For new updates on the havoc I am wreaking, check out Gregorykristof.com
Over and Out,
For new updates on the havoc I am wreaking, check out Gregorykristof.com
Over and Out,
Cusco, Peru—As my friend and I were playing with a vender’s pet parrot, a local friend asked, “Hey, you happen to like guinea pigs?”
“Nah. I was never a pet person.”
“Me, neither. But do you like guinea pigs?”
“Well, they’re really not that interesting. Besides, they’re too soft. I prefer some solid musculature on my animals. Like dem’ German Shepherds.”
“No! Muscular like a German Shepherd is bad. In fact the mere thought if it makes me sick to my stomach. Bodies are better when they are light on the sinew.”
“Well, okay, I guess to each their own. But big dogs are cool since they’re always rowdy and ready to make noise. Guinea pigs just chill on that hay stuff and don’t do anything.”
“But they make good noise when you…” He squeezed his fists together and turned them in opposite directions, as if he were wringing a wet towel.
“Yeah, but pets always squirm and yelp when you give them a bath. Trust me, I’ve had a dog. But look, I hope your guinea pigs enjoy it when you clean them.”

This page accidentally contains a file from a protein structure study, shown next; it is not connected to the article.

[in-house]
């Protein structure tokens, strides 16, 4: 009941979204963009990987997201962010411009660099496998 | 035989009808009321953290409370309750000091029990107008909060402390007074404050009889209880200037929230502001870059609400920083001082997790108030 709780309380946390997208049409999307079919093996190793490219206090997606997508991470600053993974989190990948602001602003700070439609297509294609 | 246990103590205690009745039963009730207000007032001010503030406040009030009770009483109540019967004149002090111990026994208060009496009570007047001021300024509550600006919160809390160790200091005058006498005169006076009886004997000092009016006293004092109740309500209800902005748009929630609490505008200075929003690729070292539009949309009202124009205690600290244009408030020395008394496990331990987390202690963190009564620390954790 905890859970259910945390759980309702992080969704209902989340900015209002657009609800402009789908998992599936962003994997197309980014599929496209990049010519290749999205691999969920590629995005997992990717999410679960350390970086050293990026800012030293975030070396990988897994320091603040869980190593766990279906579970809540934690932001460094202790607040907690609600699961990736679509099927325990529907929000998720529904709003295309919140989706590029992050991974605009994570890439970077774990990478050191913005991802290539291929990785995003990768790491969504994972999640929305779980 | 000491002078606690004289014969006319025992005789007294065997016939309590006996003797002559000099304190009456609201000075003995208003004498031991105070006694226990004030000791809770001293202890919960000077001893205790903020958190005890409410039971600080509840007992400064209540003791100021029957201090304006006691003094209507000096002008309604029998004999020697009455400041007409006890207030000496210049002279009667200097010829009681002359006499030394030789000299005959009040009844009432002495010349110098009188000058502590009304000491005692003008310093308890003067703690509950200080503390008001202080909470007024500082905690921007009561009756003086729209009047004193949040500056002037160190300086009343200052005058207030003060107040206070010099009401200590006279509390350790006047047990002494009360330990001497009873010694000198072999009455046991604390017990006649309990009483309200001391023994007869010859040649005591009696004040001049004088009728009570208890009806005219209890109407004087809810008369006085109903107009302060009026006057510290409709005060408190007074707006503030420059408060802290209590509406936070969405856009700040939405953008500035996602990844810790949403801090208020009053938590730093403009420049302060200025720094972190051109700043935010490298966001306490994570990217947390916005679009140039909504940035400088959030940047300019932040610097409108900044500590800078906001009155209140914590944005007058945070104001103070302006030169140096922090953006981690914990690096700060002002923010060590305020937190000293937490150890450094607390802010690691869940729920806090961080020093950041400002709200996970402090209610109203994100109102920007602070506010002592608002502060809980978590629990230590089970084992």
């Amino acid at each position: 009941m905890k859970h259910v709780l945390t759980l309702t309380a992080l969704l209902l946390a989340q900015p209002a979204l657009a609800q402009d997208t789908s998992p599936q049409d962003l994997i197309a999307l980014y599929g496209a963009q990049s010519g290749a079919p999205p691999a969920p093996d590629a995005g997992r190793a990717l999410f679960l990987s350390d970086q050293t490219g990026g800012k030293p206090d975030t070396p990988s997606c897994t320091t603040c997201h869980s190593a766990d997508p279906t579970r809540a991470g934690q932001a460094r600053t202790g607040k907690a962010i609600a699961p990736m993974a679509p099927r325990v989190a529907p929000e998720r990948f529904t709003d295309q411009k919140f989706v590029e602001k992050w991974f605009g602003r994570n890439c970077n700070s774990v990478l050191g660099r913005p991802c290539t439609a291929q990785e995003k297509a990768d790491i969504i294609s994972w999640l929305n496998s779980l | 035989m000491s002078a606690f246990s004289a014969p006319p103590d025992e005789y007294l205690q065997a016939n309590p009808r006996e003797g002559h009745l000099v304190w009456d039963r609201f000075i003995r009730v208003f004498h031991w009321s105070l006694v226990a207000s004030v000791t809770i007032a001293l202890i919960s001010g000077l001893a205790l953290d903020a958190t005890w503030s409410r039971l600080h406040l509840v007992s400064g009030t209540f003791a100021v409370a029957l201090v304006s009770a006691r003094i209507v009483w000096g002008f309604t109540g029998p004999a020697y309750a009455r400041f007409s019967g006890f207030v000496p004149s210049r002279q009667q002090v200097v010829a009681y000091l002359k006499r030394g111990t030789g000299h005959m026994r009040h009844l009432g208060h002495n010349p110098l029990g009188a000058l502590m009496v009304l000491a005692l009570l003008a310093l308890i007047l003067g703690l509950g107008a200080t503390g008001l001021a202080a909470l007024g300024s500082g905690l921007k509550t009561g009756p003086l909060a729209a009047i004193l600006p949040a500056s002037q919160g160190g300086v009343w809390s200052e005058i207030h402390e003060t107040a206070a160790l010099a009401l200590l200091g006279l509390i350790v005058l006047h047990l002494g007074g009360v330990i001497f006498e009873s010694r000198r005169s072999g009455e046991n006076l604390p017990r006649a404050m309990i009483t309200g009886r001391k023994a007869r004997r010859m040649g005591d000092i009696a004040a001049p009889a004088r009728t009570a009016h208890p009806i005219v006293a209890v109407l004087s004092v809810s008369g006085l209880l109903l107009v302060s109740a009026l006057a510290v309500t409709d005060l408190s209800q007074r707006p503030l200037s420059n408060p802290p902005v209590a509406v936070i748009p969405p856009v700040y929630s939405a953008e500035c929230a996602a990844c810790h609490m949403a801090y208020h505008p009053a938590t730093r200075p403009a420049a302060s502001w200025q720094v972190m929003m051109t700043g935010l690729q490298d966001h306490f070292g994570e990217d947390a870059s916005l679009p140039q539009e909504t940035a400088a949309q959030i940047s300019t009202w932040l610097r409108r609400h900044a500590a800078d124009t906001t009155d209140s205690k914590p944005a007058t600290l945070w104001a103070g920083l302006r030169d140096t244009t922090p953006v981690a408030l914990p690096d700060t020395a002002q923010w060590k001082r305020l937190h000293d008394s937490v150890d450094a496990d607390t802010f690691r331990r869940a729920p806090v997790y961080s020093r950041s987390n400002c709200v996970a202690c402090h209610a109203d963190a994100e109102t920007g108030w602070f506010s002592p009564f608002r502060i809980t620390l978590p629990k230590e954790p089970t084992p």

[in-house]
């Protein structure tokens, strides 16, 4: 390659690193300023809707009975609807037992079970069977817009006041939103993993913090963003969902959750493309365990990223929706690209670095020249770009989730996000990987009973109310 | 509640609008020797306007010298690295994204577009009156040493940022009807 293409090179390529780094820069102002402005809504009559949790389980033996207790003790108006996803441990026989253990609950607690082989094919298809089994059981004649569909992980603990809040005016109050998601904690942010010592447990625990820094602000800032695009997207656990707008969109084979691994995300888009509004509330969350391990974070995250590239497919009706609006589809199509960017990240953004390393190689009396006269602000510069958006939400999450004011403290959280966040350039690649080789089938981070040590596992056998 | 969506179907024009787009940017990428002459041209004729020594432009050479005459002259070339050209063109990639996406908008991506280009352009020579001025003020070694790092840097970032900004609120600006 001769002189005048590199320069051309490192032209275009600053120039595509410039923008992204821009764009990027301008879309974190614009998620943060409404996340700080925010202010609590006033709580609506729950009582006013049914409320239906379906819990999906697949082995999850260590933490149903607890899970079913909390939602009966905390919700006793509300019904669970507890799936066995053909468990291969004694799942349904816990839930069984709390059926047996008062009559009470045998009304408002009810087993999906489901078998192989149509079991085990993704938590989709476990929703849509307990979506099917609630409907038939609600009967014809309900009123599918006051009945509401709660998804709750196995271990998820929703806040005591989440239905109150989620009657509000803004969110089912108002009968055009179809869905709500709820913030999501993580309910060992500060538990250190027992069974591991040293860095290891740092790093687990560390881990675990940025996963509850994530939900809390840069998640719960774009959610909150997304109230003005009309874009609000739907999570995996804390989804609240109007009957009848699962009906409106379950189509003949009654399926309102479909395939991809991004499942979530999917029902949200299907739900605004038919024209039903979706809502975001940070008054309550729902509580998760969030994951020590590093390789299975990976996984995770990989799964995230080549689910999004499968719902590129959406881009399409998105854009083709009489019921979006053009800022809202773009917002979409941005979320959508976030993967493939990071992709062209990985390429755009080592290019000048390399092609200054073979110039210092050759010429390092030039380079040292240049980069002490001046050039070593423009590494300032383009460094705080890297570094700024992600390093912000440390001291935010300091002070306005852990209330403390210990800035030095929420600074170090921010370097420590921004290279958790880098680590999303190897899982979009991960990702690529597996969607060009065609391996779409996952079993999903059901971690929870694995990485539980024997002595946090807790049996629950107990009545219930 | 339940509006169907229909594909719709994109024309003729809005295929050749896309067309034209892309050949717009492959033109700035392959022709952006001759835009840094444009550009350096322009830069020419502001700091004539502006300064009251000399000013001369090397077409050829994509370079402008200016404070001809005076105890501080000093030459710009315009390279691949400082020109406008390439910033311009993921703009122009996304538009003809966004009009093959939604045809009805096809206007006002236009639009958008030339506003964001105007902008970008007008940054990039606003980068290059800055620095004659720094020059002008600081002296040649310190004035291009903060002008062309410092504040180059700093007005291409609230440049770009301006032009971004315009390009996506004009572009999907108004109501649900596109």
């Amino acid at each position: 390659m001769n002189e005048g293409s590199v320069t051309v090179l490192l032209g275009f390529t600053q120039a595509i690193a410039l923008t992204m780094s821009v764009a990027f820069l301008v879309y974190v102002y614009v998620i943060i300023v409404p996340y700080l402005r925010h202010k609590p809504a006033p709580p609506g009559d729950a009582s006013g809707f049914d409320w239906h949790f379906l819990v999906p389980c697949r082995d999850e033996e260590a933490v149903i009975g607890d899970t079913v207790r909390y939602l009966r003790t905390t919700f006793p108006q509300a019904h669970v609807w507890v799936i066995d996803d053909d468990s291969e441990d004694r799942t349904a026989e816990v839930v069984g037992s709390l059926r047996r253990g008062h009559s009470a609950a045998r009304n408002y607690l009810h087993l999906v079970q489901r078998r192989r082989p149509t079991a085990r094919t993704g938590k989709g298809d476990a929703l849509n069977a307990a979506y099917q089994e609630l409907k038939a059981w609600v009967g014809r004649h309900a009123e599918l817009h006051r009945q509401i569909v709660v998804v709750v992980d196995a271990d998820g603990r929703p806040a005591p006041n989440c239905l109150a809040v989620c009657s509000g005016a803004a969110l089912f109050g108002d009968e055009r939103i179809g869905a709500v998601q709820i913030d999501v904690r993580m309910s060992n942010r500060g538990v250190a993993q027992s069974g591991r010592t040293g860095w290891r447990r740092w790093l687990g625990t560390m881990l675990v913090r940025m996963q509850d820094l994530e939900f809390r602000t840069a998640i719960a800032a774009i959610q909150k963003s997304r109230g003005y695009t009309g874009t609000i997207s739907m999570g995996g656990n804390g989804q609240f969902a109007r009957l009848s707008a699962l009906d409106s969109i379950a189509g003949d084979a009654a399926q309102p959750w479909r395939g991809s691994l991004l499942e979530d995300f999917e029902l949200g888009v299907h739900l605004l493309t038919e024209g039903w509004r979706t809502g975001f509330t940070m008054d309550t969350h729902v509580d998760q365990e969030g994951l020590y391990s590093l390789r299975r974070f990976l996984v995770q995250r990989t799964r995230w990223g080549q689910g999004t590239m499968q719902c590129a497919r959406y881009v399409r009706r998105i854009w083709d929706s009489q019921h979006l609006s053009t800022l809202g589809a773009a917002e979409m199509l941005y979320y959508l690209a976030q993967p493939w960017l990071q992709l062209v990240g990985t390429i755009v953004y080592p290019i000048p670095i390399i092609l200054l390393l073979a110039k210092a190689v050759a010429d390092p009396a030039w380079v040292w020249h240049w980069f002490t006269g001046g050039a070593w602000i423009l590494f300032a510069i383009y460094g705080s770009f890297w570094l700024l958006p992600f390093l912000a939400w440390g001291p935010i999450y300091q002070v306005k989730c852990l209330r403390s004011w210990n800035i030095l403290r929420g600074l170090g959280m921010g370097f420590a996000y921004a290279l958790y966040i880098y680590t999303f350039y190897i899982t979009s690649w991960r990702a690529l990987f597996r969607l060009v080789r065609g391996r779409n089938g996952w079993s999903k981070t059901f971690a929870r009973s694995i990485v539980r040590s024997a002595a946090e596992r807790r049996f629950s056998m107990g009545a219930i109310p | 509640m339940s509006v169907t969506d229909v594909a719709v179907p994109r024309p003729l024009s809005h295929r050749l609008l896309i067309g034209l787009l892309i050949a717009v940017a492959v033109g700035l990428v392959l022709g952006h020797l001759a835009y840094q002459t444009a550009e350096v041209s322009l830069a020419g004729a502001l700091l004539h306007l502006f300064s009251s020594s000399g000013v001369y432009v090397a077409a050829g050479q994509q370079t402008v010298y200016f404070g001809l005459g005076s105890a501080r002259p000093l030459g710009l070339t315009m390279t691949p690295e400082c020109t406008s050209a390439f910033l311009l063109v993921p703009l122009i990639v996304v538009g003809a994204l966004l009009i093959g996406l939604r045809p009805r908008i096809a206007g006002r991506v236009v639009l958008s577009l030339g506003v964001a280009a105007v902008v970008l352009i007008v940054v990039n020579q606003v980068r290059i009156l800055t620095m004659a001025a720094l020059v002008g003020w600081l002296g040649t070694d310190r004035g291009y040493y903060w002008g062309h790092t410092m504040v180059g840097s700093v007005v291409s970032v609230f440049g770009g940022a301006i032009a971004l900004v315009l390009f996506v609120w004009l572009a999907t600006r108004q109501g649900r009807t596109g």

“Ahh, hope is a dangerous thing, my friend.”
Ten friends and I were trekking through the mountains surrounding Machu Picchu when we parted some branches and found ourselves in the middle of a primitive ranch. The tour guide, Elvis, turned to us and asked, “And who is ready to try Peru’s most famous delicacy?”
Every hand went up.
Elvis reached down into a pile of grass and grabbed a loose guinea pig. Then he grabbed it by the head and torso and wrung its neck like a facecloth.
“Could I get another head count?” he asked. No hands went up. Except mine.
“Gregory, what a brave man! I shall skin it and clean it in the nearby stream, and then I shall remove as many of the intestinal organs as I can and fry it for you.”
Me: (hesitatingly) “Yes.”
“In fact, I shall let you see the entire process yourself! Come with me to the stream.”
“Um, err…I found a comfortable boulder here…maybe I could just sit and wait till—“
“Go on, Greg! You’re brave, remember?” All my friends behind me shouted.
“Haha, yeah well…”
Elvis slapped me on the back. “Amigo, this will be the finest meal you have ever tasted.”
“I sure hope so,” I said.
But hope is very, very dangerous thing.